In advance of a new series of posts which start next week, I ported the code from a previous series of articles to . I opted to port the code manually rather than rely on any automated conversions and there are a couple of things worthy of explanation hence this article.

contexts & sharedpreferences – styling android - kotlin - Contexts & SharedPreferences – Styling AndroidBefore we begin, I should point out that this isn’t going to be a full explanation of how all of the code works. Please refer to the original series for a full explanation of the code.

The first area worthy of discussion is where we obtain a Context which will store data to device encrypted storage, permitting our to access it before the user has logged in to the device. To do this in Kotlin we can use an extension function:

takeUnless will only execute the run block if the predicate (in this case isDeviceProtectedStorage) evaluates to false. So we avoid repeating things if we already have the required device protected storage Context.

ContextCompat.createDeviceProtectedStorageContext() will return null on devices running Android lower than Nougat, so we use the elvis operator to ensure that we always return a valid Context – in this case it will be an application Context.

There’s nothing amazing happening here, but it gives us a really lightweight call to obtain a device protected storage Context without repeating the createDeviceProtectedStorageContext() call if we already have one.

The next trick is concerning . A number of people have written about using Kotlin property delegates to really simplify accessing data which via SharedPreferences, so I claim absolutely no originality in the fundamental concept. However, I was not completely happy with any of the implementations that I found. Some required different functions to be called depending on the type of data being persisted to SharedPreferences (i.e. separate functions for Boolean, Int, Long, Float, and String values). Those which did not have this limitation generally determined the data type in the getValue() and setValue() functions of the ReadWriteProperty implementation.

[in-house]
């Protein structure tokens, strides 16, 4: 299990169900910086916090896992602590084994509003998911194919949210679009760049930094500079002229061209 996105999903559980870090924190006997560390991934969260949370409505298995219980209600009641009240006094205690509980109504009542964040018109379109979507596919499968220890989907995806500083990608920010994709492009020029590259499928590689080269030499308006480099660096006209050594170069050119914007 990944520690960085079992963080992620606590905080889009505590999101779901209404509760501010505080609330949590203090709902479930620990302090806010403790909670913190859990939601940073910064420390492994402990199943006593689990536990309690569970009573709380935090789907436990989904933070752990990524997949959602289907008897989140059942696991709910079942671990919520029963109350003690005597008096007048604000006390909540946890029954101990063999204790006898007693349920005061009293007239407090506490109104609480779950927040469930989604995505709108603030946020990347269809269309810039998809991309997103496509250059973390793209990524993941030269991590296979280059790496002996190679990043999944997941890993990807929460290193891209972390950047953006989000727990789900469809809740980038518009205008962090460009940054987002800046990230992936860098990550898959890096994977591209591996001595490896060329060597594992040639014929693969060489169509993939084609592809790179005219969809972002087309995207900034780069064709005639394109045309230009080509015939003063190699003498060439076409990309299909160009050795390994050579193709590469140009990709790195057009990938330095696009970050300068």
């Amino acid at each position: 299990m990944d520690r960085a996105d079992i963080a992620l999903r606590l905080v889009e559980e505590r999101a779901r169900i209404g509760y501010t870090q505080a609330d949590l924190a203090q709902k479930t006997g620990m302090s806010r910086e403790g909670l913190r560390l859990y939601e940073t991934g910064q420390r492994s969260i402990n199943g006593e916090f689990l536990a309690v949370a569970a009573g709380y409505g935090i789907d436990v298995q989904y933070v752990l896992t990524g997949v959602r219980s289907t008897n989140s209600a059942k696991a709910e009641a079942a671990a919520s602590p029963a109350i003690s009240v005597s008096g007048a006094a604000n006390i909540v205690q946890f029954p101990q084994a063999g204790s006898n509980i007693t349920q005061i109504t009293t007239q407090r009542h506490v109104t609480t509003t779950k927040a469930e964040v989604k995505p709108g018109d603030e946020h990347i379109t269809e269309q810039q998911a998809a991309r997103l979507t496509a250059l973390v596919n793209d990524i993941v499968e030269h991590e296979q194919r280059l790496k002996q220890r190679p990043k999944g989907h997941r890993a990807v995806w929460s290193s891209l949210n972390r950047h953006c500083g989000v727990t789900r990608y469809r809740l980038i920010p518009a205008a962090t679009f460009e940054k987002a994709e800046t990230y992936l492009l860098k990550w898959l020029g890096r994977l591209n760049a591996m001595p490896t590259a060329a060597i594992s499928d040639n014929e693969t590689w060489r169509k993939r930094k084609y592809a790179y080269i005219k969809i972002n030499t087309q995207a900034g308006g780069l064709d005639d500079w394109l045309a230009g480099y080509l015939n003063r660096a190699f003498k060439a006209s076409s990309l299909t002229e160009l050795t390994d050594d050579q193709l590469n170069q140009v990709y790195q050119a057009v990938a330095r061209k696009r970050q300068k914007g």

I had a feeling that Kotlin had the to overcome these limitations, and came up with this approach:

The bindSharedPreference() function is the only externally visible function. It is here that we perform the type checking and pass in function references for the getter and setter according to the type that is determined from the default value.

SharedPreferenceDelegate is a private class which implements the delegate. The getValue() and setValue() functions call the getter and setter that are specified in the constructor. The actual SharedPreferences instance is created lazily because the delegate may be created before the Context is valid. Provided the value is not accessed or changed are not called until we have a valid Context then everything works nicely.

SO what does this actually give us? Here’s an example of how we can use this:

When we declare notificationId we delegate to the SharedPreferenceDelegate instance that is returned by bindSharedPreference(). We can now access it and modify its value just like we can with any Kotlin var but, because of the delegation, it will be automatically persisted from or to SharedPreferences. Using the increment operator (++) will read the value from SharedPreferences, increment it, and then save it again.

Property delegation is a really useful and powerful thing, but we need to recognise where it is being used. For example: Reading a value from SharedPreferences is far more expensive than reading a value stored in memory. When a team is working on a common codebase it would be easy for someone inexperienced in Kotlin to misuse a delegated property without checking how expensive accessing or changing it might be. There are ways that we can mitigate this, and in a future article we’ll explore some strategies for this.

The source code for this article is available here.

© 2017, Mark Allison. All rights reserved.

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